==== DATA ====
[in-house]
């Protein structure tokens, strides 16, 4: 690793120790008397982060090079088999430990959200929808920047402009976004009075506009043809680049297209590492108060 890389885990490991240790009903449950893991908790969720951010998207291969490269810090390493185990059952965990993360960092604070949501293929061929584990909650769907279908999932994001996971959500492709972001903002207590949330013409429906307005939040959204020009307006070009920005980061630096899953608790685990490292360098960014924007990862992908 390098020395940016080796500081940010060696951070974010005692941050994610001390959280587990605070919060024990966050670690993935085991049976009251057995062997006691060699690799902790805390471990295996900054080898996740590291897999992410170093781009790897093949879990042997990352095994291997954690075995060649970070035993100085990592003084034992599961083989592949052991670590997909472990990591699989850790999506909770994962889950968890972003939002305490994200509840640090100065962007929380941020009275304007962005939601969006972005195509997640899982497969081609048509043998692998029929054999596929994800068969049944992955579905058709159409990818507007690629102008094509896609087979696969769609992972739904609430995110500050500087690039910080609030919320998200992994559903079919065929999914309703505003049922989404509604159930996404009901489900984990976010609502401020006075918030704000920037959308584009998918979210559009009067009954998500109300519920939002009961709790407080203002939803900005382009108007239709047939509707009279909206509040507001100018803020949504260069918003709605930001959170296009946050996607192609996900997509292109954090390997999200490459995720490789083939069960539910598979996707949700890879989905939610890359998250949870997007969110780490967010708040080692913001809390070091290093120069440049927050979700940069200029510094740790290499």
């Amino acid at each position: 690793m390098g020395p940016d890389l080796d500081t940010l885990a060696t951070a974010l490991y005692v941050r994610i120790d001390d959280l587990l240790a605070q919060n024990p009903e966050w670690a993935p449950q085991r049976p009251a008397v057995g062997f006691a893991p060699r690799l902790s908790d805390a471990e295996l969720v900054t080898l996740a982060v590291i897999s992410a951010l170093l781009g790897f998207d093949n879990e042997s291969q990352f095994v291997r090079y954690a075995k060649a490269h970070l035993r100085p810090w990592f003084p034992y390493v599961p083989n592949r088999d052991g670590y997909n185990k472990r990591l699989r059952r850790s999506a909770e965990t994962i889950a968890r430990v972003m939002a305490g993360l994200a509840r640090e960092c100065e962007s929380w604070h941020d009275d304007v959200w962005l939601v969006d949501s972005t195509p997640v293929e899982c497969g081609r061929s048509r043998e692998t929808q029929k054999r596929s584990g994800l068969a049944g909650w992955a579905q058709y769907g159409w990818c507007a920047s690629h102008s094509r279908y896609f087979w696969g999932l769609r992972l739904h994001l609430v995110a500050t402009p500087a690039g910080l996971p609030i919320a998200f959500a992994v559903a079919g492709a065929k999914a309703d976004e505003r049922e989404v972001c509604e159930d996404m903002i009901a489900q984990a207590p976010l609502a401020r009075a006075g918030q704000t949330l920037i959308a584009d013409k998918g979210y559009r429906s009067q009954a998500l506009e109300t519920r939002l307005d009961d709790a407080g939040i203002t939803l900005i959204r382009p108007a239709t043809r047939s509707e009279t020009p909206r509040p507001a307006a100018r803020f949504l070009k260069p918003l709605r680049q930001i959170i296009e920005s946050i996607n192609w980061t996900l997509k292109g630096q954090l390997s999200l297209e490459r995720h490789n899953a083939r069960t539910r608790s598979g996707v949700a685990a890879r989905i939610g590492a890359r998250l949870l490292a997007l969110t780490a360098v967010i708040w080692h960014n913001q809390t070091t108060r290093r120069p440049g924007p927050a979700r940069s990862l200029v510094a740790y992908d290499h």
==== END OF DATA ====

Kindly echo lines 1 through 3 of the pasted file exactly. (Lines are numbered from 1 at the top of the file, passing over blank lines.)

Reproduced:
[in-house]
């Protein structure tokens, strides 16, 4: 690793120790008397982060090079088999430990959200929808920047402009976004009075506009043809680049297209590492108060 890389885990490991240790009903449950893991908790969720951010998207291969490269810090390493185990059952965990993360960092604070949501293929061929584990909650769907279908999932994001996971959500492709972001903002207590949330013409429906307005939040959204020009307006070009920005980061630096899953608790685990490292360098960014924007990862992908 390098020395940016080796500081940010060696951070974010005692941050994610001390959280587990605070919060024990966050670690993935085991049976009251057995062997006691060699690799902790805390471990295996900054080898996740590291897999992410170093781009790897093949879990042997990352095994291997954690075995060649970070035993100085990592003084034992599961083989592949052991670590997909472990990591699989850790999506909770994962889950968890972003939002305490994200509840640090100065962007929380941020009275304007962005939601969006972005195509997640899982497969081609048509043998692998029929054999596929994800068969049944992955579905058709159409990818507007690629102008094509896609087979696969769609992972739904609430995110500050500087690039910080609030919320998200992994559903079919065929999914309703505003049922989404509604159930996404009901489900984990976010609502401020006075918030704000920037959308584009998918979210559009009067009954998500109300519920939002009961709790407080203002939803900005382009108007239709047939509707009279909206509040507001100018803020949504260069918003709605930001959170296009946050996607192609996900997509292109954090390997999200490459995720490789083939069960539910598979996707949700890879989905939610890359998250949870997007969110780490967010708040080692913001809390070091290093120069440049927050979700940069200029510094740790290499």
């Amino acid at each position: 690793m390098g020395p940016d890389l080796d500081t940010l885990a060696t951070a974010l490991y005692v941050r994610i120790d001390d959280l587990l240790a605070q919060n024990p009903e966050w670690a993935p449950q085991r049976p009251a008397v057995g062997f006691a893991p060699r690799l902790s908790d805390a471990e295996l969720v900054t080898l996740a982060v590291i897999s992410a951010l170093l781009g790897f998207d093949n879990e042997s291969q990352f095994v291997r090079y954690a075995k060649a490269h970070l035993r100085p810090w990592f003084p034992y390493v599961p083989n592949r088999d052991g670590y997909n185990k472990r990591l699989r059952r850790s999506a909770e965990t994962i889950a968890r430990v972003m939002a305490g993360l994200a509840r640090e960092c100065e962007s929380w604070h941020d009275d304007v959200w962005l939601v969006d949501s972005t195509p997640v293929e899982c497969g081609r061929s048509r043998e692998t929808q029929k054999r596929s584990g994800l068969a049944g909650w992955a579905q058709y769907g159409w990818c507007a920047s690629h102008s094509r279908y896609f087979w696969g999932l769609r992972l739904h994001l609430v995110a500050t402009p500087a690039g910080l996971p609030i919320a998200f959500a992994v559903a079919g492709a065929k999914a309703d976004e505003r049922e989404v972001c509604e159930d996404m903002i009901a489900q984990a207590p976010l609502a401020r009075a006075g918030q704000t949330l920037i959308a584009d013409k998918g979210y559009r429906s009067q009954a998500l506009e109300t519920r939002l307005d009961d709790a407080g939040i203002t939803l900005i959204r382009p108007a239709t043809r047939s509707e009279t020009p909206r509040p507001a307006a100018r803020f949504l070009k260069p918003l709605r680049q930001i959170i296009e920005s946050i996607n192609w980061t996900l997509k292109g630096q954090l390997s999200l297209e490459r995720h490789n899953a083939r069960t539910r608790s598979g996707v949700a685990a890879r989905i939610g590492a890359r998250l949870l490292a997007l969110t780490a360098v967010i708040w080692h960014n913001q809390t070091t108060r290093r120069p440049g924007p927050a979700r940069s990862l200029v510094a740790y992908d290499h």